Sunday, November 2, 2014

Block Posters - Use Standard Printers to Print Posters

If you have ever come across an infographic that you thought would make a good classroom poster, you should take a look at Block PostersBlock Posters is a web-based tool to which you can upload a high quality graphic then divide it into letter-sized chunks for printing. Print out each section and put them together on a poster board to make your own poster.

Applications for Education
Most teachers and students don't have ready access to printers that can handle poster-sized paper, but they do have access to standard letter-size printers. When you find a great infographic that you want to display in your classroom, Block Posters is a good tool to use to print it out. Want to create a giant jigsaw puzzle? Block Posters could be useful for that too.

Three Short Lessons on Snow

Here in Maine we received our first snow of the 2014-2015 winter season. There was enough natural snow combined with man-made snow that the ski resort near my house is opening tomorrow. Seeing the snow prompted me to look through my archives for lessons about the science of snow.

Scholastic's Interactive Weather Maker is an online activity in which students adjust temperatures and humidity levels to create rain and snow storms. Students simply move the temperature and humidity sliders until rain or snow begins to show up in the scene on their screens. Adjusting the settings in the Interactive Weather Maker could be a good way for students to see the correlation between humidity and temperature as it relates to creating rain and snow storms.

The episode of Bytesize Science embedded below explains how snowflakes are created.

In the winter when we have fresh snow combined with a full moon I don't have to wear a headlamp to see my dogs in the yard at night. In the following Minute Physics video we learn why the full moon appears brighter in the winter.

A Crash Course on the Effects of Railroad Development

The latest installment to Crash Course World History is all about the effects of the development of railroads during the industrial revolution. The Railroad Journey and the Industrial Revolution isn't about the building of railroads. In the video John Green covers how rail travel led to changes in where people lived, where they vacationed, and how they interacted with each other. A short lesson on the origin of Greenwich Mean Time is included too.

To bring the lesson into a current context, Green also does a nice job of making comparisons between the effects of the development of railroads and the effects of the development of the Internet.

For more resources on railroads, check out Living With Railroads.

Saturday, November 1, 2014

The Week in Review - The Most Popular Posts

Good evening from Maine where we will soon be skiing and enjoying the best of what winter has to offer. I spent some time this evening to get my skis ready for the new season. Wherever you are this weekend, I hope that you have time for something fun too.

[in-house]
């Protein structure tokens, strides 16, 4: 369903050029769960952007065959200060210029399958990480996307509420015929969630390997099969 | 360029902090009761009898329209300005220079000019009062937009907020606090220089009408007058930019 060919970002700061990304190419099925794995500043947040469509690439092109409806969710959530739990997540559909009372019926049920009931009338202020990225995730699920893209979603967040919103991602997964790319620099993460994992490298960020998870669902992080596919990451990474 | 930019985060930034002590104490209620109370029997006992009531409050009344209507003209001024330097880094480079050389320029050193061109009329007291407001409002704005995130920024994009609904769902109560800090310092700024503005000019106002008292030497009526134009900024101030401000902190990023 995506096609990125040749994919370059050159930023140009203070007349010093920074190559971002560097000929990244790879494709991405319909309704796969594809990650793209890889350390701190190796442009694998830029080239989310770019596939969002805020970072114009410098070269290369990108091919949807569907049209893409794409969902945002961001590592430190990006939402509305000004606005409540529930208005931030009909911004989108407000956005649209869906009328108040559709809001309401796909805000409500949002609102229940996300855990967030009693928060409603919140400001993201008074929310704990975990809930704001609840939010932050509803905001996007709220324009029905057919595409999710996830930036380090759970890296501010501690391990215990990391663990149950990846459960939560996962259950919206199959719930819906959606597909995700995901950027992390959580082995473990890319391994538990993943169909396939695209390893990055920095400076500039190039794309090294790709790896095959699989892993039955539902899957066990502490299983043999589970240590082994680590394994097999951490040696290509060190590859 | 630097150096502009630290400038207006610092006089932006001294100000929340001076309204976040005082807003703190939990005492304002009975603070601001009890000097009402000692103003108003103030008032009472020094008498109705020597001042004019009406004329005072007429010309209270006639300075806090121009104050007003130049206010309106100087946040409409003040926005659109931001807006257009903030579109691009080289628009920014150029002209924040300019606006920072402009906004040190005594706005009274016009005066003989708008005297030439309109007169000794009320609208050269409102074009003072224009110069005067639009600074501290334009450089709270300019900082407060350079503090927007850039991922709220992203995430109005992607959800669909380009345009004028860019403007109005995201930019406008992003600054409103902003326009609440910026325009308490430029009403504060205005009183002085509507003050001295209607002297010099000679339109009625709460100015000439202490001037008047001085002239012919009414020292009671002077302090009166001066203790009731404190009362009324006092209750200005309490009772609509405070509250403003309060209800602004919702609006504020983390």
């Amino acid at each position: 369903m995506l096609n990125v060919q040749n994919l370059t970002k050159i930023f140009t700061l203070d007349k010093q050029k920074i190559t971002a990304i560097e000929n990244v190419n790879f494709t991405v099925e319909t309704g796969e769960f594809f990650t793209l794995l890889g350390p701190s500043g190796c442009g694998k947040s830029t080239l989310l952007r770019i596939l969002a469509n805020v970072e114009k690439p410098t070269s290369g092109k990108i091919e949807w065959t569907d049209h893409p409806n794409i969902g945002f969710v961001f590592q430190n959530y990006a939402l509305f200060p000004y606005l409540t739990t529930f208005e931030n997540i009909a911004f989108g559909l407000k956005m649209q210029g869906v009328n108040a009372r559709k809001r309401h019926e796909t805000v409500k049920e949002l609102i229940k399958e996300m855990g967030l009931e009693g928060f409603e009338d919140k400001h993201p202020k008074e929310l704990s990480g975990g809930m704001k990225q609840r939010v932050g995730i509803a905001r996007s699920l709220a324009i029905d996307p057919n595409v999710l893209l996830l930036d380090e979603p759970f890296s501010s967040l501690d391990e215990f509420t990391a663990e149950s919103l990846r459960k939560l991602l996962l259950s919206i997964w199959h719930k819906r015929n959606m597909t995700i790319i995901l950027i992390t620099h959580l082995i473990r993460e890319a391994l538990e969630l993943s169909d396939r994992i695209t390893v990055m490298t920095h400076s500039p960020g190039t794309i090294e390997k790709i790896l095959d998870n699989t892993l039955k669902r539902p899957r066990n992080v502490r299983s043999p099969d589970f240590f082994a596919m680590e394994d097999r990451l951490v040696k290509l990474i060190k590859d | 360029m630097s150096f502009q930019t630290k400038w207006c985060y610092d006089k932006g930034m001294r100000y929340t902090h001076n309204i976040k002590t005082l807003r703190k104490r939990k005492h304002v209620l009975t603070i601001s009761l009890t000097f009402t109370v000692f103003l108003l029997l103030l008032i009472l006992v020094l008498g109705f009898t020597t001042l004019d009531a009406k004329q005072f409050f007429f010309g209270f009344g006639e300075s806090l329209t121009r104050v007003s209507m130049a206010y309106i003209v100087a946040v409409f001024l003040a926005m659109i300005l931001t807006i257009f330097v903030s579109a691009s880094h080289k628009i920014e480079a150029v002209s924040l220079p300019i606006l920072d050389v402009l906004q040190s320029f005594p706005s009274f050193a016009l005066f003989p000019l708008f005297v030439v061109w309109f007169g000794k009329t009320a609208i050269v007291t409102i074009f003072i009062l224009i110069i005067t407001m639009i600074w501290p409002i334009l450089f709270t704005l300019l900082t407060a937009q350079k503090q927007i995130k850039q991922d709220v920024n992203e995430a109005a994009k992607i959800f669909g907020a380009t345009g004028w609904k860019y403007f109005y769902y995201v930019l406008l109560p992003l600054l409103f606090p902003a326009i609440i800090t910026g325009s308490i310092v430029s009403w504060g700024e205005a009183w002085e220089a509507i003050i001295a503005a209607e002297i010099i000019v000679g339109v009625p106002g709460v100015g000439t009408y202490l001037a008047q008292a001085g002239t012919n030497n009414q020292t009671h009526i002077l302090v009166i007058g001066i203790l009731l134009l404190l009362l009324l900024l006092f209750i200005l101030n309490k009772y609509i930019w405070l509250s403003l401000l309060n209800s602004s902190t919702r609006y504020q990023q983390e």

The new month is here and I am happy to announce that later this month I'll be offering another section of my Practical Ed Tech webinar series Getting Ready for GAFE. This webinar series has a graduate credit option, click here to learn more about it.

Here are this week's most popular posts:
1. By Request - Five Good Math Sites and Apps for Elementary School Students
2. A Handy Sheet of Google Search Modifiers
3. Access More Than 1,000 Socrative Quizzes Sorted by Subject
4. By Request - 5 Good Sites and Apps for Elementary School Language Arts Lessons
5. Novels on Location - Read Your Way Around the World
6. How Do Things Fly? - A Fun and Interactive STEM Activity
7. Wideo, WeVideo, and Magisto - Three Good Tools for Creating Videos Online

Would you like to have me speak at your school or conference? Click here to learn about my keynote and workshop offerings. 

Please visit the official advertisers that help keep this blog going.
Practical Ed Tech is the brand through which I offer PD webinars.
IXL offers a huge assortment of mathematics lesson activities.
Typing Club offers free typing lessons for students.
Discovery Education & Wilkes University offer online courses for earning Master's degrees in Instructional Media.
MasteryConnect provides a network for teachers to share and discover Common Core assessments.
The University of Maryland Baltimore County offers graduate programs for teachers.
Boise State University offers a 100% online program in educational technology.
EdTechTeacher is offers professional development workshops in Boston, Chicago, and Atlanta.
StoryBoard That is a great tool for creating comics and more.
BoomWriter and WordWriter are fantastic tools that help students develop their writing skills.

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Candy Crime Scene - A Science Lesson

Now that Halloween has come and gone there's a good chance that you have some candy lying around your house or classroom.  Use some of that candy in this neat lesson plan from the Museum of Science and Industry, Chicago.

Analyze Candy Using Chromatography is an activity in which you set up a "candy crime scene" for your students. In the activity you smudge the coating of a candy onto a small pieces of paper. Students have to determine which kind of candy was smudged. The students try to make their determinations based on comparisons with other candy smudges.

Applications for Education
Analyze Candy Using Chromatography is a fairly basic activity, but elementary school and middle school students will probably enjoy it. The activity could be a fun way for students to practice their reasoning skills.